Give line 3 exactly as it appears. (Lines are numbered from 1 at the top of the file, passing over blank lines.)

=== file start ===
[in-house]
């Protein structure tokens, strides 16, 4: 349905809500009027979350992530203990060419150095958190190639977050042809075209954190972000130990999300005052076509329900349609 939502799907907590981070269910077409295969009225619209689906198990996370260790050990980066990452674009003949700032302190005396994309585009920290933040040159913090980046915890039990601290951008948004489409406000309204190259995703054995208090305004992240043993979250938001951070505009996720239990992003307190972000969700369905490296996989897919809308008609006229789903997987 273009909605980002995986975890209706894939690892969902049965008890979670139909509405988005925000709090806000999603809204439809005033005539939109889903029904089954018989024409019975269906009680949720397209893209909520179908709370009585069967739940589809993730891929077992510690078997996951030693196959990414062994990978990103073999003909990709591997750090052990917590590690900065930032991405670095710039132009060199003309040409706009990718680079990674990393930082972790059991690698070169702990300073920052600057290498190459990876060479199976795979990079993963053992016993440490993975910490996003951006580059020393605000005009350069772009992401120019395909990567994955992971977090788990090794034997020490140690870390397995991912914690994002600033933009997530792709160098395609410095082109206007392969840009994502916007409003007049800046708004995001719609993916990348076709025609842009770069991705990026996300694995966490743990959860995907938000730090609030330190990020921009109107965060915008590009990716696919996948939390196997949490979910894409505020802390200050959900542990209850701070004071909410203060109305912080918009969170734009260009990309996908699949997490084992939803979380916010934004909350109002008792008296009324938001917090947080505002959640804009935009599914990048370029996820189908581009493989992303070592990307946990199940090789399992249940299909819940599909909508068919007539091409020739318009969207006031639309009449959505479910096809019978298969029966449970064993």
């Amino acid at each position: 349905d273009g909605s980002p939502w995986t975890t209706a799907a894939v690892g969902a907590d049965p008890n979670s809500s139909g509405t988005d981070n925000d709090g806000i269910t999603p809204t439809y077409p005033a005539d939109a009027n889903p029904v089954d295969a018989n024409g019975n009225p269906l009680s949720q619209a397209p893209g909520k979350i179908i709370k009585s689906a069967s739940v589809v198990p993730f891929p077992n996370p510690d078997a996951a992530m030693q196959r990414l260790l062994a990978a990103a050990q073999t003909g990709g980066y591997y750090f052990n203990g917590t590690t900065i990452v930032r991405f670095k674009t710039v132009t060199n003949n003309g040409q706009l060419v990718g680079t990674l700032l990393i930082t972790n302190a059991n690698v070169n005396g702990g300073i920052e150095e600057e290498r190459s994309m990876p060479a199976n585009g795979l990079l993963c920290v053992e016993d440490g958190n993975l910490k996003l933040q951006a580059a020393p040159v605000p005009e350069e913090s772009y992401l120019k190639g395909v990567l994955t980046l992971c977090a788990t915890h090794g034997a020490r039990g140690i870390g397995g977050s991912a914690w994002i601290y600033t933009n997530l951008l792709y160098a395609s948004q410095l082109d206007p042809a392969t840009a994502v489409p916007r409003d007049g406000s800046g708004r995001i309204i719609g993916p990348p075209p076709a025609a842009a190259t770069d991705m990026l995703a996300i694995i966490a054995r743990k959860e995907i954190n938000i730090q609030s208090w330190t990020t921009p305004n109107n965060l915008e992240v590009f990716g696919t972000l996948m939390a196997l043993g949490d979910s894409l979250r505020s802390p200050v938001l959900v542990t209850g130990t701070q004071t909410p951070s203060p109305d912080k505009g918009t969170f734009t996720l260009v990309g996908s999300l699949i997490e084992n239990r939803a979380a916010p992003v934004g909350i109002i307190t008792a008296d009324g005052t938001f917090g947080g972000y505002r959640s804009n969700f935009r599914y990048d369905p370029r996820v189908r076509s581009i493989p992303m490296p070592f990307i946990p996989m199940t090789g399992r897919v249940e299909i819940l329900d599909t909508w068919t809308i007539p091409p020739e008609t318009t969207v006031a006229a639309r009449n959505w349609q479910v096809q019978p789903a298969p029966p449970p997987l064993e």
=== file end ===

């Amino acid at each position: 349905d273009g909605s980002p939502w995986t975890t209706a799907a894939v690892g969902a907590d049965p008890n979670s809500s139909g509405t988005d981070n925000d709090g806000i269910t999603p809204t439809y077409p005033a005539d939109a009027n889903p029904v089954d295969a018989n024409g019975n009225p269906l009680s949720q619209a397209p893209g909520k979350i179908i709370k009585s689906a069967s739940v589809v198990p993730f891929p077992n996370p510690d078997a996951a992530m030693q196959r990414l260790l062994a990978a990103a050990q073999t003909g990709g980066y591997y750090f052990n203990g917590t590690t900065i990452v930032r991405f670095k674009t710039v132009t060199n003949n003309g040409q706009l060419v990718g680079t990674l700032l990393i930082t972790n302190a059991n690698v070169n005396g702990g300073i920052e150095e600057e290498r190459s994309m990876p060479a199976n585009g795979l990079l993963c920290v053992e016993d440490g958190n993975l910490k996003l933040q951006a580059a020393p040159v605000p005009e350069e913090s772009y992401l120019k190639g395909v990567l994955t980046l992971c977090a788990t915890h090794g034997a020490r039990g140690i870390g397995g977050s991912a914690w994002i601290y600033t933009n997530l951008l792709y160098a395609s948004q410095l082109d206007p042809a392969t840009a994502v489409p916007r409003d007049g406000s800046g708004r995001i309204i719609g993916p990348p075209p076709a025609a842009a190259t770069d991705m990026l995703a996300i694995i966490a054995r743990k959860e995907i954190n938000i730090q609030s208090w330190t990020t921009p305004n109107n965060l915008e992240v590009f990716g696919t972000l996948m939390a196997l043993g949490d979910s894409l979250r505020s802390p200050v938001l959900v542990t209850g130990t701070q004071t909410p951070s203060p109305d912080k505009g918009t969170f734009t996720l260009v990309g996908s999300l699949i997490e084992n239990r939803a979380a916010p992003v934004g909350i109002i307190t008792a008296d009324g005052t938001f917090g947080g972000y505002r959640s804009n969700f935009r599914y990048d369905p370029r996820v189908r076509s581009i493989p992303m490296p070592f990307i946990p996989m199940t090789g399992r897919v249940e299909i819940l329900d599909t909508w068919t809308i007539p091409p020739e008609t318009t969207v006031a006229a639309r009449n959505w349609q479910v096809q019978p789903a298969p029966p449970p997987l064993e």